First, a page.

I have only been on the kindle site a wee while. I have sold three books last count. I have a blog. I am assuming that it takes a while for the news to get round about your wonderful books sitting there waiting to be snapped up? I don't really have the savvy just yet. I'm going to sit and wait to see what happens. Good luck.bobavey said:Why are my books not selling? I try to post here and other places at least once a day, I have a newsletter, I just started a blog, I'm active on facebook, but nothing seems to help. I'm so depressed.
Thanks for that. Very interesting.John Hartness said:I don't like the covers, personally. They don't look like the covers that I would buy on a traditionally-published book, and I think the blurbs could use a little work, too. Try moving the blurbs from reviews ahead of the product description on Twisted Perception, that may help.
This is my favorite advice for a blurb, and I try to re-read this every time I write a blurb for one of my books - http://www.publetariat.com/publish/how-write-back-blurb-your-book
I agree with this: Price the first one cheap to get readers interested, then they'll be more willing to pay the "higher" price for the second if they enjoy the first.Lynn ODell said:You have two in a series.
Perhaps if you lowered the first in the series to $.99, you would sell more of those and generate interest in your second.
Exactly. Some people have luck on a first or second book. A few people can force that issue with lower prices, but IMHO, those tend to be people who have some momentum in the first place.jimbronyaur said:Where's the next book?
^^ Now that's some good feedback, right there.BarbaraKE said:I clicked on your book 'Beneath a Buried House' and tried to pretend someone had recommended it to me.
The top review (dated Dec. 2, 2010) mentioned "This book starts with the icons: the socially-challenged but instinctive cop, his gruff captain, his out-of-his-league girlfriend, and the office sludge they call coffee." So my first thought was This sounds like a thousand other cop books out there. I realize you have no control over the review contents but can you somehow make it clearer (in the book description) what makes this book different? Why should I (reader) buy *this* book instead of the thousand other cop books out there?
I downloaded/read the sample. Noticed a couple of typos ('heroine' instead of 'heroin', 'base' instead of 'bass'). Don't use a comma before 'and' when using it to connect two clauses. Relatively minor but they caught my attention. There was a rather abrupt jump (from one paragraph to the next) where the MC was in the police station, then at the crime scene. It confused me and I had to re-read it a couple of times to figure out what happened.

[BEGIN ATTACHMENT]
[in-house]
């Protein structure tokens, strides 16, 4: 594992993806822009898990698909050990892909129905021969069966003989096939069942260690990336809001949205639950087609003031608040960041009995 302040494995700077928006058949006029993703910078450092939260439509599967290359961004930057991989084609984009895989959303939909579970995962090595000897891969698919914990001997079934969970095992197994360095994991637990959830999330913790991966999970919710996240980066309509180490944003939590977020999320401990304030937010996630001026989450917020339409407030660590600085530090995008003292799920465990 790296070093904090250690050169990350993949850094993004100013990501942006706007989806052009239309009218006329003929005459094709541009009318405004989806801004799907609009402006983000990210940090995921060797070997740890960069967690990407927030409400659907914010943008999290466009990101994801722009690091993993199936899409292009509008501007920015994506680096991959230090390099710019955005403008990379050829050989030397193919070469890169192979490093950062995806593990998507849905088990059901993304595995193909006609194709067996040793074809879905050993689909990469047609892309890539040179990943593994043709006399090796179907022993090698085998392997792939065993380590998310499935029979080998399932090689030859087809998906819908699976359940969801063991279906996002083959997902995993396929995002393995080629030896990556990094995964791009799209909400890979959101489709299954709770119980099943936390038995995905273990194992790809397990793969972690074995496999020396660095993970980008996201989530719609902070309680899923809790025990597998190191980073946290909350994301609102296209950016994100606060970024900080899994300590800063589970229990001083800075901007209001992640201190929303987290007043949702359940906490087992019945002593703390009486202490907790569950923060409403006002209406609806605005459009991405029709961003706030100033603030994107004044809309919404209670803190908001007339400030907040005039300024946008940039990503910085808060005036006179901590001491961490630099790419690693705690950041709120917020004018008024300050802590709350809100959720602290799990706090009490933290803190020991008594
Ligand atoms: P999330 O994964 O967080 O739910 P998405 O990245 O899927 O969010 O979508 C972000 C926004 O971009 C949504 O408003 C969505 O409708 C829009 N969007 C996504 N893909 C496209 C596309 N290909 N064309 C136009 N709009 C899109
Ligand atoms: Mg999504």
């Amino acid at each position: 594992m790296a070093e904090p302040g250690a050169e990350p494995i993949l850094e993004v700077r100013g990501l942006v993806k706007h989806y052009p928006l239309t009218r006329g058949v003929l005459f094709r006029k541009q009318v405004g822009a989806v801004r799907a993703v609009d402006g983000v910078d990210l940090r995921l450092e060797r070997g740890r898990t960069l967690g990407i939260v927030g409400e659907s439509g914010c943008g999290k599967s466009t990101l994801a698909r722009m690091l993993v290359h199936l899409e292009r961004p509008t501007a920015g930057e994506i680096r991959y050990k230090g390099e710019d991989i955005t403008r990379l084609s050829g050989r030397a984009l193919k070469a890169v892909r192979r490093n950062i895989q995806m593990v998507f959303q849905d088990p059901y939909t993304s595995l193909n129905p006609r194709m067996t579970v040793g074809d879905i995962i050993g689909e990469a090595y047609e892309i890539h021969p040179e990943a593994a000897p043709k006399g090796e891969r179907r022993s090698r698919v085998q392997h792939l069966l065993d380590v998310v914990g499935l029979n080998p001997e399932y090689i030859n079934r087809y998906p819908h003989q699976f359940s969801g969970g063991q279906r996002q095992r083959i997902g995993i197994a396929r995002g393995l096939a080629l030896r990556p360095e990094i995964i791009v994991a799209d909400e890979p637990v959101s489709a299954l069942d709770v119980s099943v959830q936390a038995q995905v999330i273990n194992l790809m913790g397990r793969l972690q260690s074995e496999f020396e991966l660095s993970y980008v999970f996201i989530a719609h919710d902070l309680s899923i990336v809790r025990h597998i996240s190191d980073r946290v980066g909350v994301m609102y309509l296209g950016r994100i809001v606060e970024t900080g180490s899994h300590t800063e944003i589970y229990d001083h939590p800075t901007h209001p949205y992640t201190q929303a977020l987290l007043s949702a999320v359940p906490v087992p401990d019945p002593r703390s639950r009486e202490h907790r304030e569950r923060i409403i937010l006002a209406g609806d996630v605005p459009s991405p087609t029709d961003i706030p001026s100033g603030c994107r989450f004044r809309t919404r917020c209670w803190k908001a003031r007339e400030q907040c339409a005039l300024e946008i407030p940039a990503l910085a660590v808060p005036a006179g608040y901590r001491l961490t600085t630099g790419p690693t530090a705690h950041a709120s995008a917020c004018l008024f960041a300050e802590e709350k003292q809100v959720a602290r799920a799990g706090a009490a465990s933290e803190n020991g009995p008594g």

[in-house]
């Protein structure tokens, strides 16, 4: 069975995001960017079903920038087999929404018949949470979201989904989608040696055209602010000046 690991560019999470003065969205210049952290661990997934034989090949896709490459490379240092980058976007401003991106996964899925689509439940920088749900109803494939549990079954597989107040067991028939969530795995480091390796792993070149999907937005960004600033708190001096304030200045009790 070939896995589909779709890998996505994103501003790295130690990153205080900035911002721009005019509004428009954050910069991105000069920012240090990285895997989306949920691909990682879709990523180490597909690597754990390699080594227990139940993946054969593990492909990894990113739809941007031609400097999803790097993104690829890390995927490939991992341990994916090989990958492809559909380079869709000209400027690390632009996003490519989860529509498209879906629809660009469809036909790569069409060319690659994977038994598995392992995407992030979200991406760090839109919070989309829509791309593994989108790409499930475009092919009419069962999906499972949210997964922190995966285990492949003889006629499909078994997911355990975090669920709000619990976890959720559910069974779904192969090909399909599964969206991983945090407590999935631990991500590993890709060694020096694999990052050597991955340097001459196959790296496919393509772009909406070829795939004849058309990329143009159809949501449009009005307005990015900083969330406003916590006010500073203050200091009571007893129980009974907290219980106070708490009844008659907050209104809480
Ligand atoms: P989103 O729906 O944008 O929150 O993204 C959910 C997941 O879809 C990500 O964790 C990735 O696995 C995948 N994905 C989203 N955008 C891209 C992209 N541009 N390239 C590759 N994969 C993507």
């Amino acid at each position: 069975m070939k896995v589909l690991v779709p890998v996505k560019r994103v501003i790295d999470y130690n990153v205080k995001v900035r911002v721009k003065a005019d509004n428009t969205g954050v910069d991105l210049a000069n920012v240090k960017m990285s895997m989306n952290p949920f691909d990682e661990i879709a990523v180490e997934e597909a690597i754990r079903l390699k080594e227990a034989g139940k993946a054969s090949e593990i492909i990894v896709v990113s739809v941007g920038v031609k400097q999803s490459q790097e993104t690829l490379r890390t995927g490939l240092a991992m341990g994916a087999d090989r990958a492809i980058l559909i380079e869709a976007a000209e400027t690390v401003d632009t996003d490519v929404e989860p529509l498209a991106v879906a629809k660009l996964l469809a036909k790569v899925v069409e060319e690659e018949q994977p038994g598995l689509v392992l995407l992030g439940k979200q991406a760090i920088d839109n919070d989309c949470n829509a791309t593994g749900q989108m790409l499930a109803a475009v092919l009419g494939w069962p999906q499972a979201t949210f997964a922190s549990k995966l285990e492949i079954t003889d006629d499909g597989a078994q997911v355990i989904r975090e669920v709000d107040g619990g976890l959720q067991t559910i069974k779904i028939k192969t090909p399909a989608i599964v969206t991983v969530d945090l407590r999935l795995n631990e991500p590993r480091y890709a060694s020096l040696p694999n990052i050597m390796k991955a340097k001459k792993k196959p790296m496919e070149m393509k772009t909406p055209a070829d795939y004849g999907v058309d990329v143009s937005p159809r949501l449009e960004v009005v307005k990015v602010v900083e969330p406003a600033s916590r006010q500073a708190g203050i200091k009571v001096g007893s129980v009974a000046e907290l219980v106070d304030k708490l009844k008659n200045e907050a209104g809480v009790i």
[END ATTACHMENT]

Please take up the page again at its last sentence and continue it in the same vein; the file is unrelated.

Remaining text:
Work on making your book description and sample as good as they can possibly be because that's what sells the book.
No.BarbaraKE said:Work on making your book description and sample as good as they can possibly be because that's what sells the book.
I beg to differ. If the second clause has a subject and a verb, placing a comma before 'and' is pretty much a necessity.BarbaraKE said:Don't use a comma before 'and' when using it to connect two clauses.
The sentences I was referring to were more like "I went outside and the sun was shining." You would not use a comma before the 'and'.foreverjuly said:I beg to differ. If the second clause has a subject and a verb, placing a comma before 'and' is pretty much a necessity.
"The only other time I've been to Mississippi was when they had that giant frog-jumping contest back in 1976, and when my sister told me about that the first thing I did was hop in the car and pushed the petal to the metal all the way down from North Carolina."
Yeah, I do think the length of the clause is a factor just for the simple matter of flow. So I would agree with your assessment of the sentence you submitted. In mine though, there wasn't a new subject introduced after car, and that's why there isn't a comma there.BarbaraKE said:The sentences I was referring to were more like "I went outside and the sun was shining." You would not use a comma before the 'and'.
Looking at your example, see how you didn't put a comma after 'car'?
Having editors around always makes these discussions informative.Lynn ODell said:Actually, there should be a comma after "and" in:
I went outside, and the sun was shining.
"The sun was shining" is an independent clause. It has it's own subject and verb. This is basically a connection of two sentences.
In the other example, there is no comma simply because the clauses share a subject.
If the sentence read like this, then there would be no comma:
I went outside and saw that the sun was shining.
Note: if the clauses are very short and closely connected, the comma may be omitted. However, putting one in is not 'wrong.'
Reference: Chicago Manual of Style, Sixteenth Edition, p. 316, sect. 6.28
Welcome to the club. It's a hard business and don't let anybody tell you that it isn't. It's really a killer business, I'm beginning to find out that marketing the book is even harder than writing it. The main problem we have is that Amazon doesn't help us with promotion unless a book is already selling like hot cakes so nobody knows our book is there. We have to promote it ad nauseum and waste endless hours hoping somebody will give it a chance. What can I tell you? Unfortunately there is no magic formula here. You just have to be persistent and keep on trying, and try not to get discouraged by the other writers who are selling a thousand books a day, maybe some day, our ship will come in too.bobavey said:Why are my books not selling? I try to post here and other places at least once a day, I have a newsletter, I just started a blog, I'm active on facebook, but nothing seems to help. I'm so depressed.